South Korea is renowned for its digital innovation, with coast-to-coast broadband and a 4G LTE network that reaches into Seoul’s subway system. But this tech-savvy country is stuck in a time warp in one way: its slavish dependence on Internet Explorer.
For South Koreans who use other browsers such as Chrome or Safari, online shopping often begins with a pop-up notice warning that they might not be able to buy what they came for.
“Purchases can only be made through Internet Explorer,” says one such message on the Web site of Asiana Airlines, one of South Korea’s two major carriers.
In much of the world, Internet Explorer, initially developed by Microsoft in the 1990s, has faced fierce competition from browsers developed by Google and Apple. IE is bashed by tech snobs as a BlackBerry-like bygone.
Internet Explorer’s fall has been profound enough that its own video ads have poked fun at its image as “ancient” — but it argues at its Web site “browseryoulovedtohate” that the the latest versions, IE 9 and IE 10, are vastly improved and give the company a shot at “browser redemption”.
But South Koreans remain captive to laws passed 14 years ago, which — in the name of Internet security — require citizens to bank and make nearly all purchases with Internet Explorer. Three-quarters of the country’s Web usage involves Internet Explorer, according to a measurement bythe Web analytics firm StatCounter — among the highest in the world. Internet Explorer is nearly as much a part of a Korean computer as the screen itself.
“Internet Explorer has bugs. It freezes. It requires all these annoying updates,” said Lee Dong-won, a 35-year-old businessman.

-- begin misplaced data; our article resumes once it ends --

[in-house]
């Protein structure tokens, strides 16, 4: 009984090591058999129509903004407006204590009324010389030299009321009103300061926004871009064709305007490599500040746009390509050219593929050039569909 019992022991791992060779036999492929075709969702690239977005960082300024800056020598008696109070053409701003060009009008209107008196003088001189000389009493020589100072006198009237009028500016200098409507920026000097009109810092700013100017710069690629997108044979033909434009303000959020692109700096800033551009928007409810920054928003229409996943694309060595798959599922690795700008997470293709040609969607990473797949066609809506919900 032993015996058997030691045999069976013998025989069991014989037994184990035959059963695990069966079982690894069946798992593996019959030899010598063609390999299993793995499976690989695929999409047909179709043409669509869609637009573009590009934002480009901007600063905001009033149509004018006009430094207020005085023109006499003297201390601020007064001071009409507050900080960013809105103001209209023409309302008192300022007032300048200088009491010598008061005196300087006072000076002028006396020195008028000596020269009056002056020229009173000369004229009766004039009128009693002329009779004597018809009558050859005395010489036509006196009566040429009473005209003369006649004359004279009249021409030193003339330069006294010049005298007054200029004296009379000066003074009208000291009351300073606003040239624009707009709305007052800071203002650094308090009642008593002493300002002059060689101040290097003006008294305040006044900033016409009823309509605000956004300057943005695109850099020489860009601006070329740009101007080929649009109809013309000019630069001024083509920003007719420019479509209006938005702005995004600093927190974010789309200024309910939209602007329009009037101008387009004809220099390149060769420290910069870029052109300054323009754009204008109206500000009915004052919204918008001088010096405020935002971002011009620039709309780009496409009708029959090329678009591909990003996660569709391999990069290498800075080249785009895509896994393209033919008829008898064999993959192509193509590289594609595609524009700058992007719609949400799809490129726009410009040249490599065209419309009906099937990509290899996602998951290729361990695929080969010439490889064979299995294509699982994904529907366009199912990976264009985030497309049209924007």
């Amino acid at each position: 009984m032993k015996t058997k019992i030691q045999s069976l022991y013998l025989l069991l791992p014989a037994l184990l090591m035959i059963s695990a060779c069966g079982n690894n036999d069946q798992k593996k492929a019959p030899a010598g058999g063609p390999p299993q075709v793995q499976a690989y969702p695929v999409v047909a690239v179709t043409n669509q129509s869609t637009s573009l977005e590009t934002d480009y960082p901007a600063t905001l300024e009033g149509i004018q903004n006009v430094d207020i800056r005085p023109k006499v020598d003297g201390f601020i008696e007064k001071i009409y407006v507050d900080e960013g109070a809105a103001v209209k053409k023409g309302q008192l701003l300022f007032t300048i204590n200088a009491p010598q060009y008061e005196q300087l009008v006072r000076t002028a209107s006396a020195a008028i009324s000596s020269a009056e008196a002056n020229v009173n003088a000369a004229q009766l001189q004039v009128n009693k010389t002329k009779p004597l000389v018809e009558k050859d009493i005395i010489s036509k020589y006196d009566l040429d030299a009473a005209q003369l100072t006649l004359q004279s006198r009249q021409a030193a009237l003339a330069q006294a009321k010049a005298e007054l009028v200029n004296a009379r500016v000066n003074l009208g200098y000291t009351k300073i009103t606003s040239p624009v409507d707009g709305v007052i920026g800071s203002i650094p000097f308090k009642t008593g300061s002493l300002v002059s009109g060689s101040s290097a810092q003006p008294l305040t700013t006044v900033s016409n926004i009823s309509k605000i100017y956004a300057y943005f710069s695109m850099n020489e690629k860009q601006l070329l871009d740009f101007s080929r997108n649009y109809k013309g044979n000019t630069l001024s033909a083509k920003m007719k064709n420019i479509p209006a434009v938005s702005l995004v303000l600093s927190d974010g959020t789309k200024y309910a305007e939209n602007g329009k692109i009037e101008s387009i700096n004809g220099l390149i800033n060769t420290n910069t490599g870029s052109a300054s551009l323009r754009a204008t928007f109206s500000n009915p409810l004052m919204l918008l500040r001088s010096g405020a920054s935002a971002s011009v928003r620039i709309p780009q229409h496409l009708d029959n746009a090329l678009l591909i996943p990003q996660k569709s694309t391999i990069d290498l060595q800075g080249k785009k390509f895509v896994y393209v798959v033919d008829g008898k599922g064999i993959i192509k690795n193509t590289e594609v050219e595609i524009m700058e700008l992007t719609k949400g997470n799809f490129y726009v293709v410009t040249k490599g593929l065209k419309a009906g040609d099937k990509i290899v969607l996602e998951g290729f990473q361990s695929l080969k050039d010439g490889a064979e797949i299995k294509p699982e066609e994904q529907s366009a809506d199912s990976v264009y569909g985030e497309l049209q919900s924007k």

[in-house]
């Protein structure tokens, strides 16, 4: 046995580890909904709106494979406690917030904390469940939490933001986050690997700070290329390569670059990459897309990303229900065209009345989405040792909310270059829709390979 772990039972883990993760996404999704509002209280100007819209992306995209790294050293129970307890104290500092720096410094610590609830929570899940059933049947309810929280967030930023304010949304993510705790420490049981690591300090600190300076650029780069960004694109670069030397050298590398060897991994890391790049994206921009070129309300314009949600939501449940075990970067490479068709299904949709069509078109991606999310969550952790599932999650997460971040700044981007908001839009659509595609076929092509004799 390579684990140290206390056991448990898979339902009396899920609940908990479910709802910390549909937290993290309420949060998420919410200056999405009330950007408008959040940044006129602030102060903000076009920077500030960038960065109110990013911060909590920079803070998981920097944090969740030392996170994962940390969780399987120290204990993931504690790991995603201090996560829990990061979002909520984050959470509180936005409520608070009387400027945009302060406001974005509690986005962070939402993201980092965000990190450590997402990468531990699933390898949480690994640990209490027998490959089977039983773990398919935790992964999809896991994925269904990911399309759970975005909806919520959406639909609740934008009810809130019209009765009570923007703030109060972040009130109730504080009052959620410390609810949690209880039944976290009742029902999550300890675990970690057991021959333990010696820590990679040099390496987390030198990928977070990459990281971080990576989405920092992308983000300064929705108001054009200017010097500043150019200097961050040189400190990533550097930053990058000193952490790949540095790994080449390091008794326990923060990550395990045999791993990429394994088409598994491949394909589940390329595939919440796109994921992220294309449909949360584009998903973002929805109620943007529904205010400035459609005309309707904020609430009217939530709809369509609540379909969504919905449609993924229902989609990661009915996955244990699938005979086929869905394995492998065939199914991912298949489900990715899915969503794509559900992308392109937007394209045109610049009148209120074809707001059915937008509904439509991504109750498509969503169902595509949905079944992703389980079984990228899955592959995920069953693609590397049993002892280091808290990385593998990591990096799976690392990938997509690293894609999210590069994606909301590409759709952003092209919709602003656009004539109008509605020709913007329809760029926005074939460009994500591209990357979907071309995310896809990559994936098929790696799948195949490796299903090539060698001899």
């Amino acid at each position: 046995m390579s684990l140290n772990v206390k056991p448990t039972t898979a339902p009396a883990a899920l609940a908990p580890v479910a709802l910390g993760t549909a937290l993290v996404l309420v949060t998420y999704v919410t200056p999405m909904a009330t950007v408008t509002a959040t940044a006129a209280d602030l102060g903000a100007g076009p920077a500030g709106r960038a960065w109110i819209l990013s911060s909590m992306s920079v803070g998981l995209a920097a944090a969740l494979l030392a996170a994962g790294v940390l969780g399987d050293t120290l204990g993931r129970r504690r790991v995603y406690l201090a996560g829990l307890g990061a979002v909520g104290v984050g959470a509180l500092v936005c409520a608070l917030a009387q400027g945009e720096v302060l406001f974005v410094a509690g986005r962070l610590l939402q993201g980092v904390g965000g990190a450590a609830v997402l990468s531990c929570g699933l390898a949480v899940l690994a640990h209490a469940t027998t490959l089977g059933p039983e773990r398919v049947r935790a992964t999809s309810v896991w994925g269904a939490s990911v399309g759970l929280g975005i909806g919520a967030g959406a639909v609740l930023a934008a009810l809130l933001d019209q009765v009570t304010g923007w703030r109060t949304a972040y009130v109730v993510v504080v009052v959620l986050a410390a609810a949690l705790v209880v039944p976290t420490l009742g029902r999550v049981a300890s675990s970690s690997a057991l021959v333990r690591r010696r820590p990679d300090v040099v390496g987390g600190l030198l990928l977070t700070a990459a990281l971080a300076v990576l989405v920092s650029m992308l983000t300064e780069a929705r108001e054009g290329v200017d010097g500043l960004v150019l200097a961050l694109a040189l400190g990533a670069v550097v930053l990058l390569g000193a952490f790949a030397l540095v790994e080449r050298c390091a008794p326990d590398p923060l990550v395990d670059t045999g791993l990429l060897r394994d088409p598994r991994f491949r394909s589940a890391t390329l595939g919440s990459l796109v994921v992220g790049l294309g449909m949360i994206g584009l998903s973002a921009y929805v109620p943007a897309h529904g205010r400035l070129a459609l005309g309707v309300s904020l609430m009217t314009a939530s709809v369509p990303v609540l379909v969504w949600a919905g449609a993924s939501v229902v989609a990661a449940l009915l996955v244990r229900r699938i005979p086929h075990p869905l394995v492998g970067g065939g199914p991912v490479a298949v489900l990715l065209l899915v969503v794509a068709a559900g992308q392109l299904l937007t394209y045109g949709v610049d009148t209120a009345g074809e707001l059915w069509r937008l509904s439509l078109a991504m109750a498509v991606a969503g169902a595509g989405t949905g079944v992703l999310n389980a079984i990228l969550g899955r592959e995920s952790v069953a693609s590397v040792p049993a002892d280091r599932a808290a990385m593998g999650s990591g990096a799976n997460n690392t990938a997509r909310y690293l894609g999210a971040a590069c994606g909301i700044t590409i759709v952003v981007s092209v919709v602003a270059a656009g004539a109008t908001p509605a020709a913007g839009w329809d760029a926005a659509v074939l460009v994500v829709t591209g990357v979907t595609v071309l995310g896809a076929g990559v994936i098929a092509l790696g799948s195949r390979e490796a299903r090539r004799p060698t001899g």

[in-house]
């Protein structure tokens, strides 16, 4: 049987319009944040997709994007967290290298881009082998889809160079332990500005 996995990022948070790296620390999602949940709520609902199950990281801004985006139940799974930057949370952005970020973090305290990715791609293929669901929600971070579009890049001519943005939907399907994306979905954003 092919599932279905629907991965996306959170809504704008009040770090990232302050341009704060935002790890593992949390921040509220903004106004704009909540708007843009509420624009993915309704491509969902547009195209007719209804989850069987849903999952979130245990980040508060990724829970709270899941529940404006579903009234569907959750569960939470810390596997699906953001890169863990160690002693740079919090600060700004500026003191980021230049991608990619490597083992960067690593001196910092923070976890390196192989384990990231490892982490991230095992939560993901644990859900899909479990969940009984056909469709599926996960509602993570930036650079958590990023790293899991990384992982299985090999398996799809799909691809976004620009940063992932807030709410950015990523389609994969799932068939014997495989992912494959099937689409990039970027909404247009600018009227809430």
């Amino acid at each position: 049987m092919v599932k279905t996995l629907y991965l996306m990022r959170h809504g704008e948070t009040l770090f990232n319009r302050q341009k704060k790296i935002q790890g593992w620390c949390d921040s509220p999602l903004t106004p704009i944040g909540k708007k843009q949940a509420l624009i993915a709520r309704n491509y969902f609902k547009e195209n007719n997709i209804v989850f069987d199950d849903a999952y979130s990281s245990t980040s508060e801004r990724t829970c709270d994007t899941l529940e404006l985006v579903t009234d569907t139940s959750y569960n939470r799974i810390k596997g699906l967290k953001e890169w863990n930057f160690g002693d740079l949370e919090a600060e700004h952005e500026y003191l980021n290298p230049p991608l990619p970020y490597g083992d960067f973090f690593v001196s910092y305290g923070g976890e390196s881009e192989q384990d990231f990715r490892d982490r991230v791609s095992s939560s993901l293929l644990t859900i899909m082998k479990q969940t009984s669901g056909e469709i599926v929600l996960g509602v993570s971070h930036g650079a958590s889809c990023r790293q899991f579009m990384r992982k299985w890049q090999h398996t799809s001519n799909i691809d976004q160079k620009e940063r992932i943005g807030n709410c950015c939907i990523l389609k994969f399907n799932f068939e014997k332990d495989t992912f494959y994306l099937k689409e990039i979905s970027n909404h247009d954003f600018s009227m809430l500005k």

“But everybody I know uses it,” said Seo Yeon-ho, a 25-year-old design student.
Only the daring stray from Internet Explorer — and when they do, they need to come up with some other way to shop and pay bills online. Those with computers that run Windows have no problem: Even if they otherwise browse through Chrome or Firefox, they can still double-click on IE when it’s time to make purchases.
But those with Apple computers — for which IE isn’t available — have it harder. Some go to Internet cafes. Some rely on their office desktops. Some dash into hotel business centers. Some hold on to their old computers and boot them up when it’s time to make purchases. Still others depend on a secret weapon called Boot Camp, a software program that allows a Mac to run Windows.
“Just look at this,” one salesman said at an Apple reseller in downtown Seoul, demonstrating on a laptop that he pulled out from behind the help desk.
All it takes to buy a plane ticket on an Apple computer in South Korea, he said, is the $70 special software and a $250 copy of Windows 7.
“No problem,” he said, smiling.
The story of how South Korea became dependent on Internet Explorer begins in the late 1990s.
South Korea’s government was among the first to encourage shopping and banking online, but many people were concerned about Internet safety. The government’s goal was to make Internet shopping nearly as secure as a trip to a small-town market, one where vendors know all their customers by name and face.